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Thanx for the info. You got the personality right. Most just killfilter his arogance.
wrote:

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Five problems, two easy, two not, one in between..
Easy, part 1: the extension table's on the wrong side. You'll want to move it.
Easy, part 2: simply swapping the wires leading to an AC induction motor won't make it run backward, since that reverses the polarity of both the rotor *and* the stator. You'll need to open it up and swap the *internal* wiring. Not a big deal, just be aware that you need to do that.
In between: where will you mount a splitter and guard?
Not easy, part 1: the elevation crank will be on the opposite side of the saw from where you're standing.
Not easy, part 2: you won't have very much room for infeed, working from the wrong side of the table, only a few inches. And I think that's enough to rule the idea out.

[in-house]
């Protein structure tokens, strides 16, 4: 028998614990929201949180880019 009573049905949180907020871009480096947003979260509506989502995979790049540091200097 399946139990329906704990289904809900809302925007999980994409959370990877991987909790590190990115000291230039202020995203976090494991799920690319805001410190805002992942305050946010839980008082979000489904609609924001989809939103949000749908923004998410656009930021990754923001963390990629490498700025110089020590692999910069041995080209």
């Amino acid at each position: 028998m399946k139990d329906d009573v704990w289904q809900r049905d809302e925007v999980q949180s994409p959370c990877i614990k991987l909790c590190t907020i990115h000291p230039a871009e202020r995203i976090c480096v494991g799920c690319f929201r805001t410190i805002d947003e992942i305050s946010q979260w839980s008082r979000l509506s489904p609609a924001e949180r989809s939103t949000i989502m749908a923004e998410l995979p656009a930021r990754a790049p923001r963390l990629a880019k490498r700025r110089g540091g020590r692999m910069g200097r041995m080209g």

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All those problems and parts are too much trouble. Turn your back to the saw and cut using a mirror.
Sonny
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I like the cut of your jib, sir.
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I am most familiar with 3 phase which is easy to reverse.

Shit! I guess it's time to get tht trained monkey I've always wanted. "Crank it up chippy and a 15 degree bevel"

Ehh could make a small infeed table
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More trouble than it's worth.
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The saw blade would be right near the front of the table instead of at the back. There would be very little support for the workpiece before it reached the blade.
--
There are no stupid questions, but there are lots of stupid answers.

Larry Wasserman - Baltimore Maryland - lwasserm(a)sdf. lonestar. org
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SonomaProducts.com wrote:

------------------------------------ You would have a backassword hermaphrodite instead of a saw.
Kind of reminds me of when as a kid, my Dad would ask me for a "Left Handed Monkey Wrench."
Lew
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are around.